Wall Street's toughest cop award would undoubtedly go to Eliot Spitzer. But in the aftermath of the scandals that the New York Attorney General unveiled, other regulators are taking an aggressive approach to cracking down on crime on Wall Street.
Newsweek says it has learned that while Spitzer's office and the Securities and Exchange Commission are both working on the AIG-General Re case, the two regulators have taken markedly different approaches to their investigations.
Spitzer considers Warren Buffett, the legendary investor, a witness in his probe, which is focusing on AIG and its former CEO Maurice "Hank" Greenberg. But SEC officials are examining whether Buffett or others at his company had any advance knowledge that the AIG transaction was being used improperly, according to people close to the matter.
"The question is what did Buffett know about the deal," said one SEC official. "Spitzer can do his own thing, but he doesn't control what other law-enforcement agencies do. At the end of the day, he doesn't control what we do."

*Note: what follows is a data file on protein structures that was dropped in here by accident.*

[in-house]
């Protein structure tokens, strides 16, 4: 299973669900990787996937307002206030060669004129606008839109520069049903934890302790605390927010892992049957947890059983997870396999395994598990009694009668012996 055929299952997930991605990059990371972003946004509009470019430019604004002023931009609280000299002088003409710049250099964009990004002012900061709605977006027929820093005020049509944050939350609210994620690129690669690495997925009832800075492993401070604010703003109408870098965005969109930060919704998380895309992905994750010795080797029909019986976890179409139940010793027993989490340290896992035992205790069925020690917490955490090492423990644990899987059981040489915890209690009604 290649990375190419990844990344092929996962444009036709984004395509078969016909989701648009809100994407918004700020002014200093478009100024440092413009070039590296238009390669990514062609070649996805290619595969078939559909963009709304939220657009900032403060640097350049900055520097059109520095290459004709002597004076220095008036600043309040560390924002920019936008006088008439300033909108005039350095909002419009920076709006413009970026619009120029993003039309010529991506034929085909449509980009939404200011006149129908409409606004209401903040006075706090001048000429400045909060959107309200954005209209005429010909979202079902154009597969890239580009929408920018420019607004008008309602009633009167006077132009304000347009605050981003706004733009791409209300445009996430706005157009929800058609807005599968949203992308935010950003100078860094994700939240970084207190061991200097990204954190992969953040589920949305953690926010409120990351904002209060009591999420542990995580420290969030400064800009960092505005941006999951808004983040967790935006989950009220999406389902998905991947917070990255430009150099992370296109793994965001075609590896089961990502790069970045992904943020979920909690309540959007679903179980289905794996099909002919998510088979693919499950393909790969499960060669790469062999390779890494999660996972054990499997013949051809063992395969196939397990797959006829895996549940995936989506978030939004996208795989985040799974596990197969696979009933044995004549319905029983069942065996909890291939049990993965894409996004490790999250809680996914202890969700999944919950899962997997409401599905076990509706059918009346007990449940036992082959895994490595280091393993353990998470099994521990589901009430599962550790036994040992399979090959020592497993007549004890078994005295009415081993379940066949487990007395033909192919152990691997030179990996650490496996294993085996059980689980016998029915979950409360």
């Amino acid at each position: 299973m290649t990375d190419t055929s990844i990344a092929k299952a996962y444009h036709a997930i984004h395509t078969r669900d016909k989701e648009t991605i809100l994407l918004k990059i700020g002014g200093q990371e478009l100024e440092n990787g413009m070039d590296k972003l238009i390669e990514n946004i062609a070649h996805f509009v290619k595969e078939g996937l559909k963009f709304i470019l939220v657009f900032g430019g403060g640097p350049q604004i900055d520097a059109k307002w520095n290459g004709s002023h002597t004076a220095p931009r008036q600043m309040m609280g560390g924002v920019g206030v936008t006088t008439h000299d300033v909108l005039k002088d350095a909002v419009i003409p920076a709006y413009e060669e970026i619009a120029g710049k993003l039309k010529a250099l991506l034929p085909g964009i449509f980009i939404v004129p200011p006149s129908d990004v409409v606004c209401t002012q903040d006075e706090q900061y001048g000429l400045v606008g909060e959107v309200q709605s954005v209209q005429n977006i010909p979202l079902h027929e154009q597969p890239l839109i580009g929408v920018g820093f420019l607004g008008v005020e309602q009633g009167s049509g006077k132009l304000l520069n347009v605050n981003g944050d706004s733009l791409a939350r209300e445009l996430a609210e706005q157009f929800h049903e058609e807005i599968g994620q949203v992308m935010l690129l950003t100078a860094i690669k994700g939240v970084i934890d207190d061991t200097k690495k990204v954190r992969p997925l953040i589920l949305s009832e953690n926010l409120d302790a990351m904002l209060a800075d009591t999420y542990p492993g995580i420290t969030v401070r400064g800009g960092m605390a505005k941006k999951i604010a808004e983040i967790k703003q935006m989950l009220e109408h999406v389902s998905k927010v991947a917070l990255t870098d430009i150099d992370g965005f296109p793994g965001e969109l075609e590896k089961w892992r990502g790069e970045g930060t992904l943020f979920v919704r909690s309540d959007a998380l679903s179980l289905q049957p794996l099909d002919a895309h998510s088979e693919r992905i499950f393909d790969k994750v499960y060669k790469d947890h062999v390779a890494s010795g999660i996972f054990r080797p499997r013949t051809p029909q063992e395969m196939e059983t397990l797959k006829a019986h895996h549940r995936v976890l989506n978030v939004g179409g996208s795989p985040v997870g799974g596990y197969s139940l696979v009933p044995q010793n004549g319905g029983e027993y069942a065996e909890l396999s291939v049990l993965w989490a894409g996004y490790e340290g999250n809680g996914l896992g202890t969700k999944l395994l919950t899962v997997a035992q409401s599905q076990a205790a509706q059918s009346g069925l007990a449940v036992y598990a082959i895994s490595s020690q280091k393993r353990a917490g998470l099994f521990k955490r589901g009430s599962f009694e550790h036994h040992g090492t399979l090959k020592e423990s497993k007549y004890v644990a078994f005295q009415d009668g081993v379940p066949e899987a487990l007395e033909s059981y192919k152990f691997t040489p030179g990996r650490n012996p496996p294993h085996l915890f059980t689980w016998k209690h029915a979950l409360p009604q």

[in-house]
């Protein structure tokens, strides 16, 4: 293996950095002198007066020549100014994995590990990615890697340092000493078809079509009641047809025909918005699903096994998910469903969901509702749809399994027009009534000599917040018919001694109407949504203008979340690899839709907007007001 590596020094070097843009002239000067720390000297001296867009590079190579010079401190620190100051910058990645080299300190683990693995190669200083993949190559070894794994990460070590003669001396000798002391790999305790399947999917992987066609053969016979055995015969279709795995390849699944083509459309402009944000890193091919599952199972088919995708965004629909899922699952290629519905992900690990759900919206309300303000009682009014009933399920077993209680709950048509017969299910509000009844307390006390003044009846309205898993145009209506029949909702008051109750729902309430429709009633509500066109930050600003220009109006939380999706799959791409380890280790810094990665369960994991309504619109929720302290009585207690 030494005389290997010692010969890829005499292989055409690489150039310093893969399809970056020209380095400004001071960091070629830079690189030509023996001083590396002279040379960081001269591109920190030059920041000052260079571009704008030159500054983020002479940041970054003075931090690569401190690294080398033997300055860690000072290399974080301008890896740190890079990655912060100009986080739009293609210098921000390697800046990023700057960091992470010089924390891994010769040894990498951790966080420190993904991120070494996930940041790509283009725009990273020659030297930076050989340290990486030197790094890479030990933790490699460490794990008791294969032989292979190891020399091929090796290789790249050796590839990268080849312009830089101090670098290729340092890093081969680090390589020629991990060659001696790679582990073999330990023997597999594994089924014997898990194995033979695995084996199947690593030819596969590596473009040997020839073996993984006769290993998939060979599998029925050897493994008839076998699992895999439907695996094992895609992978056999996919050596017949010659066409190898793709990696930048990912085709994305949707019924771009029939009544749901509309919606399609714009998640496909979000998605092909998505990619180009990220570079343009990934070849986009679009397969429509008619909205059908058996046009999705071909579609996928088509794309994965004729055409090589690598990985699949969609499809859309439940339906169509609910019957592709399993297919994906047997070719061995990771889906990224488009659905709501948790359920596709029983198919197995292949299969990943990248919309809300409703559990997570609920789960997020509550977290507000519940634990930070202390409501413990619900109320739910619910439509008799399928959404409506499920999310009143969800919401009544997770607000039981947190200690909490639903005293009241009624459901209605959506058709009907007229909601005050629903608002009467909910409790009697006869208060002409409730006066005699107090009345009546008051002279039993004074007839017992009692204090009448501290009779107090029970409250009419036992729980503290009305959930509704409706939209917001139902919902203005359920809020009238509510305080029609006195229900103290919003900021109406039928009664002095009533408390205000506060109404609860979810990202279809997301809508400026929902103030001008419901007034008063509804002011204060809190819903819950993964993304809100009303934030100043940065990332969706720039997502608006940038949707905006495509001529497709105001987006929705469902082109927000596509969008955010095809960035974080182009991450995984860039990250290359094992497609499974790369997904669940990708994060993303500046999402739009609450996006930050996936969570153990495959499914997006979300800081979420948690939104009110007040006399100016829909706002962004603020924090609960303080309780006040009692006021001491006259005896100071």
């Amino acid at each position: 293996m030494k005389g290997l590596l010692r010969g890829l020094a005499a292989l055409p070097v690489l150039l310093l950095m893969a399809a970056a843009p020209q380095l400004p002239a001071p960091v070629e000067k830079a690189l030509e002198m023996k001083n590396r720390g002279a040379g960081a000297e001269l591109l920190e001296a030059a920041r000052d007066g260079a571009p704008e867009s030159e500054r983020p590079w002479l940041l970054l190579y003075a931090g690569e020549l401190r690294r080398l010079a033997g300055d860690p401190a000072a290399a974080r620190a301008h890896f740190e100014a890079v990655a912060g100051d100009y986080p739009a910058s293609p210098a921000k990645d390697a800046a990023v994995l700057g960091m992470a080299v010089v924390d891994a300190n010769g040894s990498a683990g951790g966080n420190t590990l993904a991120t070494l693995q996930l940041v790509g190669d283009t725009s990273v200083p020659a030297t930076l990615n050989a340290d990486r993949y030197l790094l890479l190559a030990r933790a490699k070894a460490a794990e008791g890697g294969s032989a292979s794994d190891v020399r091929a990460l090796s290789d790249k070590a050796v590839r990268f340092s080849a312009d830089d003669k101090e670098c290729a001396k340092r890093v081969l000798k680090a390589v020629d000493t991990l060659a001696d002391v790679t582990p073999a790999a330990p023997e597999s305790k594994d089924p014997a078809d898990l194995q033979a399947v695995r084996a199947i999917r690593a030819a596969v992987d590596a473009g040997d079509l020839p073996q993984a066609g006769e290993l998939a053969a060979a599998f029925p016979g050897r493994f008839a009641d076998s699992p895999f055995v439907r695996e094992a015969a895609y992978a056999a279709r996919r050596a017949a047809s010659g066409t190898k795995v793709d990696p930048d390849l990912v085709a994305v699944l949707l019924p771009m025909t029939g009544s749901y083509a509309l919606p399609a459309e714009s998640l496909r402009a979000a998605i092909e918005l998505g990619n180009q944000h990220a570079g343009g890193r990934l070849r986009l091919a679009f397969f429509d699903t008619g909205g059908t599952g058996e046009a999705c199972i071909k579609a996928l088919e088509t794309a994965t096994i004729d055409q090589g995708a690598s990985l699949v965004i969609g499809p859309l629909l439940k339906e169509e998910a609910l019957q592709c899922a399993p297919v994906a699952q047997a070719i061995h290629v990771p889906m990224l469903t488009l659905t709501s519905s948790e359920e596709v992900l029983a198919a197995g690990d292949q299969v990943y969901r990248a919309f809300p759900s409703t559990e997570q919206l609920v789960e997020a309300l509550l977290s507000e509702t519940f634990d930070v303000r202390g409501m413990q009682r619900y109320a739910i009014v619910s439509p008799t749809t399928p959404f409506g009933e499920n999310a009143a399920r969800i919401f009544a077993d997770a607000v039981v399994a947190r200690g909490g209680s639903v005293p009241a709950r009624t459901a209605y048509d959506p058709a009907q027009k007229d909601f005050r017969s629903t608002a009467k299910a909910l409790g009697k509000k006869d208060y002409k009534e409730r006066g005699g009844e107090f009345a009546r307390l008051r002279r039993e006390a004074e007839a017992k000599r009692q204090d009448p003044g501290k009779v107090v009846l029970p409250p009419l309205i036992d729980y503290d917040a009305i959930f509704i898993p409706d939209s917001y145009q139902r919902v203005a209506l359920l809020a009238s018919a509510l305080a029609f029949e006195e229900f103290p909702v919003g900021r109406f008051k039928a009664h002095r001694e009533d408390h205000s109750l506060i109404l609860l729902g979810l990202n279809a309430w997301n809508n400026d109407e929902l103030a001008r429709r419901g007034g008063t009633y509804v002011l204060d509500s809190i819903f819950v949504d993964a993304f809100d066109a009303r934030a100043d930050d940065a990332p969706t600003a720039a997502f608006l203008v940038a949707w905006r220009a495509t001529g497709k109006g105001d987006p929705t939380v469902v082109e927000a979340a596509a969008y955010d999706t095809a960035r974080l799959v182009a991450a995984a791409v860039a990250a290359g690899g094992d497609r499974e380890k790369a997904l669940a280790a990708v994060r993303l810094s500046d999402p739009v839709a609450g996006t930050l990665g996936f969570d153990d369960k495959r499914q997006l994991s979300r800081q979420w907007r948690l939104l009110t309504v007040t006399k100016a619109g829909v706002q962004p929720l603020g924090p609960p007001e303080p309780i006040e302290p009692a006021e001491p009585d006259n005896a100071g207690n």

The "Spitzer Effect," as it is being referred to on Wall Street, has served as a wake-up call to many other agencies. For instance, the Federal Reserve, which mainly implements monetary policy, forbid Citigroup from doing any big deals until the financial giant's internal compliance problems were fixed.
Lawyers on Wall Street seem impressed with the SEC's stepped-up efforts to not just punish blatant perpetrators but also fish out "appearance problems."